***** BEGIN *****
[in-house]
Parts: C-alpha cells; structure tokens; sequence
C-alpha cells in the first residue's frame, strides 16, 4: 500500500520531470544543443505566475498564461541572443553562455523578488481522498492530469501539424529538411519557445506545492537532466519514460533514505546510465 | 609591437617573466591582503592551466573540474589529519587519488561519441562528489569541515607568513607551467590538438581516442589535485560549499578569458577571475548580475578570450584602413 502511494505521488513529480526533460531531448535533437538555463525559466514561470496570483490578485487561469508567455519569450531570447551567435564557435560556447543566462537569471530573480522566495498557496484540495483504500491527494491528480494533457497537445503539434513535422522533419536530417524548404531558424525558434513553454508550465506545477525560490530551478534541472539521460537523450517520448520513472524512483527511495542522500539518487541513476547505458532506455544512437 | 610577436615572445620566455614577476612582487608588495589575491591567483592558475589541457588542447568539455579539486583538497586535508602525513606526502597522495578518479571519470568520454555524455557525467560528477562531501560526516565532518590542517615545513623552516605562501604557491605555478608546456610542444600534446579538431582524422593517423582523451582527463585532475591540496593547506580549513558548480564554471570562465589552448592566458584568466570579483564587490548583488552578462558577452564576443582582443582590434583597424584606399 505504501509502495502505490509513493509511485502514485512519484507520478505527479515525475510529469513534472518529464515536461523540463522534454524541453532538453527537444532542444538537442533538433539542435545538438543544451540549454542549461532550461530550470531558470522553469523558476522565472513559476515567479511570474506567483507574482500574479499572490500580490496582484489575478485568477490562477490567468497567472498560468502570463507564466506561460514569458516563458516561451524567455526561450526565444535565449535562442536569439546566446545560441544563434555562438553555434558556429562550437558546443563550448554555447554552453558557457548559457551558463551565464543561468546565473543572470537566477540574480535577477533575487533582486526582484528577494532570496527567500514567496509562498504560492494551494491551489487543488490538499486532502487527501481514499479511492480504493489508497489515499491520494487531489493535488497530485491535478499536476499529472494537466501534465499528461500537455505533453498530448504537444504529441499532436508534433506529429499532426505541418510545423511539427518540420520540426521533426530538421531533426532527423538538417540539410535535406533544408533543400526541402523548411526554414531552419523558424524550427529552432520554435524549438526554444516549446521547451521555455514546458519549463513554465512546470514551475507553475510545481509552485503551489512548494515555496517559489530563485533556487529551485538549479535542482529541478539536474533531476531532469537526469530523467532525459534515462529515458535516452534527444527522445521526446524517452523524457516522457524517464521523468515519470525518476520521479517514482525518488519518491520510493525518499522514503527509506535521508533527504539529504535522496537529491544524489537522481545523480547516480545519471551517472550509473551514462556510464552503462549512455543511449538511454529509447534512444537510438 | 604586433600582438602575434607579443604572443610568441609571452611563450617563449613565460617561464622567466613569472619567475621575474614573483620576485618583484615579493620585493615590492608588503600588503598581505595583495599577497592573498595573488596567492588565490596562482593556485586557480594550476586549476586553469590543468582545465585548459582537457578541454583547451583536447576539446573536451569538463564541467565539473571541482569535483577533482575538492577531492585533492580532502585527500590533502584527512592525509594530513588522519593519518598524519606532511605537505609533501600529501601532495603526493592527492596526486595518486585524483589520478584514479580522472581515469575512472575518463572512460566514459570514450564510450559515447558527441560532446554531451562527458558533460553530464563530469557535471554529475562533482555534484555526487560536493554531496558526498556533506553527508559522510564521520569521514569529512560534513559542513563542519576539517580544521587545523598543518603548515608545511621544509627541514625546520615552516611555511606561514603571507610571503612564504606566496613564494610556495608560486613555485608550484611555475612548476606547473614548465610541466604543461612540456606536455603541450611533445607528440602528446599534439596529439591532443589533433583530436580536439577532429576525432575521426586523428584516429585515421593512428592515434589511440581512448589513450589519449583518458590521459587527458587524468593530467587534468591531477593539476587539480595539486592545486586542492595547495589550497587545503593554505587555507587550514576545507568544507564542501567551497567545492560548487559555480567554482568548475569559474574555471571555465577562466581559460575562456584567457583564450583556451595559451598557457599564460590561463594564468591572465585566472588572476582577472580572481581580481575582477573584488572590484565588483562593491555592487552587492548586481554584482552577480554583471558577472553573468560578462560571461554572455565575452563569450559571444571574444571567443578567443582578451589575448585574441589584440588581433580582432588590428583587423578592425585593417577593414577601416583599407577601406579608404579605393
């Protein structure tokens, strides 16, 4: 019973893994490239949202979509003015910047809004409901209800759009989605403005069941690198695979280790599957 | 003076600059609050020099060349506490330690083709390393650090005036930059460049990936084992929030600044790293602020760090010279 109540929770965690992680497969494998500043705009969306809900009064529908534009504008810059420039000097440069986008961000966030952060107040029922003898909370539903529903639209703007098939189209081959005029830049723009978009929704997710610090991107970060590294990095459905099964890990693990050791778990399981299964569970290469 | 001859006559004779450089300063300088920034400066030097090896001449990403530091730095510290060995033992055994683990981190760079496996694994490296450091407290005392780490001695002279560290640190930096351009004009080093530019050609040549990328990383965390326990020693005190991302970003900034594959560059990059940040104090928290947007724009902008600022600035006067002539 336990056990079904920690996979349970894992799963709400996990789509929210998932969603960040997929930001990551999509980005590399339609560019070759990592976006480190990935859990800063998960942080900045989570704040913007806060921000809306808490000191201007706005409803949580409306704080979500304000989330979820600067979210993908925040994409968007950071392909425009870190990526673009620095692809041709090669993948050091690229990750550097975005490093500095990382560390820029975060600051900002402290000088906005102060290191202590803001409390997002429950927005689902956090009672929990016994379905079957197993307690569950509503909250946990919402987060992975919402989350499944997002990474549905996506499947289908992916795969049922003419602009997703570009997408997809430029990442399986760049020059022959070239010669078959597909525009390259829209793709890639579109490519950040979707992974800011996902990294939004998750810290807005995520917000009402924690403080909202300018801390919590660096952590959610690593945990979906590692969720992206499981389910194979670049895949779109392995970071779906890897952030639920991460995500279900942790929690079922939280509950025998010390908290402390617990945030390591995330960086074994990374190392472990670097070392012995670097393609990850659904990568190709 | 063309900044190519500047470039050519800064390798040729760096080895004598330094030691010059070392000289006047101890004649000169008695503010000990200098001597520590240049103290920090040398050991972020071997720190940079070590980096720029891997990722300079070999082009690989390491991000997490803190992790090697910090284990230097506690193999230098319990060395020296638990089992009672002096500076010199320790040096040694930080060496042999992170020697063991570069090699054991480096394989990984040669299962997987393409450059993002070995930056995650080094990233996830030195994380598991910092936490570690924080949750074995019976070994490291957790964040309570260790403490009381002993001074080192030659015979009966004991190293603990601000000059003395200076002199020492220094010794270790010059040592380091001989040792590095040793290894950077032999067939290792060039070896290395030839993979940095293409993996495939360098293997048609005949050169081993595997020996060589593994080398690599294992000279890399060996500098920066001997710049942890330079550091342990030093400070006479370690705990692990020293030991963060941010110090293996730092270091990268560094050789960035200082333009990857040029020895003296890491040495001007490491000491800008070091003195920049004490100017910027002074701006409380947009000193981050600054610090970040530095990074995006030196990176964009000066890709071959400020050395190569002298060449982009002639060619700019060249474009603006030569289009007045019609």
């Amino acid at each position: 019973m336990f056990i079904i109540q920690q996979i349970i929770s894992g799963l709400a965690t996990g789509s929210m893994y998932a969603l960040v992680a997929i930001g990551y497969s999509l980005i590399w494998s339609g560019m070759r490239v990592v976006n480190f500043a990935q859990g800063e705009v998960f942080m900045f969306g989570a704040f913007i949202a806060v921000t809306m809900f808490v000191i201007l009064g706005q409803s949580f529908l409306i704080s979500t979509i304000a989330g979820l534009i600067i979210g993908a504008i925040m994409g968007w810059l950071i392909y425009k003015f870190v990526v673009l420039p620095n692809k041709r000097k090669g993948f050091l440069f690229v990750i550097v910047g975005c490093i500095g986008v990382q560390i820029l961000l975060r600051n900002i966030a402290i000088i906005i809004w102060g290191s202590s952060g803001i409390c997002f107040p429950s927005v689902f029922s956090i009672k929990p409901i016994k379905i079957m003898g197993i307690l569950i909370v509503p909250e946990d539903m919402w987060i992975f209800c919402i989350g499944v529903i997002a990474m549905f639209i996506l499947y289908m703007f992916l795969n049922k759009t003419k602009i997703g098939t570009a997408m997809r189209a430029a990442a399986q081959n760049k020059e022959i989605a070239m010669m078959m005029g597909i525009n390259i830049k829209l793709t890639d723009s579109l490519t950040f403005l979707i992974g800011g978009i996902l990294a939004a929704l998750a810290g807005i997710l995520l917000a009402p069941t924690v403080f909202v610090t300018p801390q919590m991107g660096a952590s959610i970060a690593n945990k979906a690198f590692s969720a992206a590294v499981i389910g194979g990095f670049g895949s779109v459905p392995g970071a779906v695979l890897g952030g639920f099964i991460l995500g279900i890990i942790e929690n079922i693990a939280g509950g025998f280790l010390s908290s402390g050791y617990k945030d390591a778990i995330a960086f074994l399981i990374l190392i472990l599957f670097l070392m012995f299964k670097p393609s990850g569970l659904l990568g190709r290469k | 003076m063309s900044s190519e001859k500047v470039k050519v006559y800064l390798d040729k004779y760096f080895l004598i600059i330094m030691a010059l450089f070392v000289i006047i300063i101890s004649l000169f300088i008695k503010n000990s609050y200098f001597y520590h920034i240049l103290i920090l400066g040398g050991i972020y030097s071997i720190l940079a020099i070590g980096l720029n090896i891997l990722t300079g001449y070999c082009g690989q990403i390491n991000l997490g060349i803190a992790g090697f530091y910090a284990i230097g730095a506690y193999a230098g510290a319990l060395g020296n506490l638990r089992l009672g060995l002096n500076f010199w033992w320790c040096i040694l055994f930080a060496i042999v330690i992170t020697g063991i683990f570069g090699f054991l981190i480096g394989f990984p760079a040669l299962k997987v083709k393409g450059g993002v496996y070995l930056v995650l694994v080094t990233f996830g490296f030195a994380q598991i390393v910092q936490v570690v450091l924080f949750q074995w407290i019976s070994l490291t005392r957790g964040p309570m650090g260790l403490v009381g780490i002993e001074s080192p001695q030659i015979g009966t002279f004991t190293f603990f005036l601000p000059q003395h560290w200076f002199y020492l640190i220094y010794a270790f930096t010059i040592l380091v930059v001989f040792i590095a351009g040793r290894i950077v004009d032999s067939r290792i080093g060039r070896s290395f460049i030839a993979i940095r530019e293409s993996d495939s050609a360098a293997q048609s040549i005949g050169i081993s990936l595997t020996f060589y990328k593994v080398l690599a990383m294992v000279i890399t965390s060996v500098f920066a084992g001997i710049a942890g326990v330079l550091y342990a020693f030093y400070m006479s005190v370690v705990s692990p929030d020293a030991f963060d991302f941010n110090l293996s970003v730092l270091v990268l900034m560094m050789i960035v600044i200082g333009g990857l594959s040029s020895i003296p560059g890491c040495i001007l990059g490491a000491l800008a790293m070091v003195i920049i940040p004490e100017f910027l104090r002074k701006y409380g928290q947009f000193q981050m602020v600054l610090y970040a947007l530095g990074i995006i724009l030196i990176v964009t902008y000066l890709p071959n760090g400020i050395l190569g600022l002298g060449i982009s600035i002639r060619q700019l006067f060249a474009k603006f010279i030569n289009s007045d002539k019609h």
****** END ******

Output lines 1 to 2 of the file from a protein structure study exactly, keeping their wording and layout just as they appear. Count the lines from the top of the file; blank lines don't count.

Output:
[in-house]
Parts: C-alpha cells; structure tokens; sequence